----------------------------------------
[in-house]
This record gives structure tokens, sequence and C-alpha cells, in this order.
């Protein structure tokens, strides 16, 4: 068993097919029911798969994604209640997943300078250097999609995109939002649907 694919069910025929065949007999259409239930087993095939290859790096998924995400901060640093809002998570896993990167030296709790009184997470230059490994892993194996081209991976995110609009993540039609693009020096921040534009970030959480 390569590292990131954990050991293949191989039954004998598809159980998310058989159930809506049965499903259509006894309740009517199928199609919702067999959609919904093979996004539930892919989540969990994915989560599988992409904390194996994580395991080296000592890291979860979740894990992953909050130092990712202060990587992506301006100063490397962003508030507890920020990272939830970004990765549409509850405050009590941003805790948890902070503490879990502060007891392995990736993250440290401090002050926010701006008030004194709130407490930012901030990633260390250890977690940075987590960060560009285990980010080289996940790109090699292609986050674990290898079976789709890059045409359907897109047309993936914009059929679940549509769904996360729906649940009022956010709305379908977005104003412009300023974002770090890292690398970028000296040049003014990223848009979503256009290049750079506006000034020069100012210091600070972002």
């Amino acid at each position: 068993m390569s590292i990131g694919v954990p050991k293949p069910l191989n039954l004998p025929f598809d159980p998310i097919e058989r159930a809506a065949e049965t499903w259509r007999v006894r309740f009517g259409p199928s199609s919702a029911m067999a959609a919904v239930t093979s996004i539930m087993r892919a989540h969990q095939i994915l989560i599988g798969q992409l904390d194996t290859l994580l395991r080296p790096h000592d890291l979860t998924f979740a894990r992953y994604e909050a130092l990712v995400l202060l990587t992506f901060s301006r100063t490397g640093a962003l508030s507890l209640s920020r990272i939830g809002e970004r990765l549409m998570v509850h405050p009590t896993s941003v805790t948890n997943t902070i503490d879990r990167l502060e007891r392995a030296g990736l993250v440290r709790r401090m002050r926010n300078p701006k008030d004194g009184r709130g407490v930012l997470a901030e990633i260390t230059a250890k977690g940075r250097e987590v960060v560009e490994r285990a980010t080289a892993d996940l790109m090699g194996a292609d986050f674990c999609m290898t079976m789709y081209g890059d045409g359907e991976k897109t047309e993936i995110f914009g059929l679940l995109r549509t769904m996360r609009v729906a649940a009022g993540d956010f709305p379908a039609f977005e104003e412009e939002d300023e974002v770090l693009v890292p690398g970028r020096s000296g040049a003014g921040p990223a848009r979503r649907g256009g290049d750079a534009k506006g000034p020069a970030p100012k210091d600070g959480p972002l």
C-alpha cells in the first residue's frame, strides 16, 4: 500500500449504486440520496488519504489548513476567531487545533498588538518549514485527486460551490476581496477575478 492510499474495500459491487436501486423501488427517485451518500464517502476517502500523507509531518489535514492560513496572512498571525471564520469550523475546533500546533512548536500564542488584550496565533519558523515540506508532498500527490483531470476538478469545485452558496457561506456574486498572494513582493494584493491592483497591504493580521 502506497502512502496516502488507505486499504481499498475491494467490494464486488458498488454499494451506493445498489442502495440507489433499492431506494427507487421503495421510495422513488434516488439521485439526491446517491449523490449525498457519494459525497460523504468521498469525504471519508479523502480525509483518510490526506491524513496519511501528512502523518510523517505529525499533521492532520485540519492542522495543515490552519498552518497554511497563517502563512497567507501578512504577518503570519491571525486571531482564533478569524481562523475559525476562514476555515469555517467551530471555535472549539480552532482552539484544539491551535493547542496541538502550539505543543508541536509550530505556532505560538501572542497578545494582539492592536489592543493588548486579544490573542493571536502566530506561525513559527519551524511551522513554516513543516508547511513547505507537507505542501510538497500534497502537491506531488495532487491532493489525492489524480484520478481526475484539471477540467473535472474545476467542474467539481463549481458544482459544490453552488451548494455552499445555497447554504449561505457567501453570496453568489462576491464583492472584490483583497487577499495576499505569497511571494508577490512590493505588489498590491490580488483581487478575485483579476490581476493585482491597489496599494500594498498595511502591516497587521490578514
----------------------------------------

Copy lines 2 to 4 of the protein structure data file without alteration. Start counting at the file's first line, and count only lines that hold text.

This record gives structure tokens, sequence and C-alpha cells, in this order.
């Protein structure tokens, strides 16, 4: 068993097919029911798969994604209640997943300078250097999609995109939002649907 694919069910025929065949007999259409239930087993095939290859790096998924995400901060640093809002998570896993990167030296709790009184997470230059490994892993194996081209991976995110609009993540039609693009020096921040534009970030959480 390569590292990131954990050991293949191989039954004998598809159980998310058989159930809506049965499903259509006894309740009517199928199609919702067999959609919904093979996004539930892919989540969990994915989560599988992409904390194996994580395991080296000592890291979860979740894990992953909050130092990712202060990587992506301006100063490397962003508030507890920020990272939830970004990765549409509850405050009590941003805790948890902070503490879990502060007891392995990736993250440290401090002050926010701006008030004194709130407490930012901030990633260390250890977690940075987590960060560009285990980010080289996940790109090699292609986050674990290898079976789709890059045409359907897109047309993936914009059929679940549509769904996360729906649940009022956010709305379908977005104003412009300023974002770090890292690398970028000296040049003014990223848009979503256009290049750079506006000034020069100012210091600070972002």
């Amino acid at each position: 068993m390569s590292i990131g694919v954990p050991k293949p069910l191989n039954l004998p025929f598809d159980p998310i097919e058989r159930a809506a065949e049965t499903w259509r007999v006894r309740f009517g259409p199928s199609s919702a029911m067999a959609a919904v239930t093979s996004i539930m087993r892919a989540h969990q095939i994915l989560i599988g798969q992409l904390d194996t290859l994580l395991r080296p790096h000592d890291l979860t998924f979740a894990r992953y994604e909050a130092l990712v995400l202060l990587t992506f901060s301006r100063t490397g640093a962003l508030s507890l209640s920020r990272i939830g809002e970004r990765l549409m998570v509850h405050p009590t896993s941003v805790t948890n997943t902070i503490d879990r990167l502060e007891r392995a030296g990736l993250v440290r709790r401090m002050r926010n300078p701006k008030d004194g009184r709130g407490v930012l997470a901030e990633i260390t230059a250890k977690g940075r250097e987590v960060v560009e490994r285990a980010t080289a892993d996940l790109m090699g194996a292609d986050f674990c999609m290898t079976m789709y081209g890059d045409g359907e991976k897109t047309e993936i995110f914009g059929l679940l995109r549509t769904m996360r609009v729906a649940a009022g993540d956010f709305p379908a039609f977005e104003e412009e939002d300023e974002v770090l693009v890292p690398g970028r020096s000296g040049a003014g921040p990223a848009r979503r649907g256009g290049d750079a534009k506006g000034p020069a970030p100012k210091d600070g959480p972002l």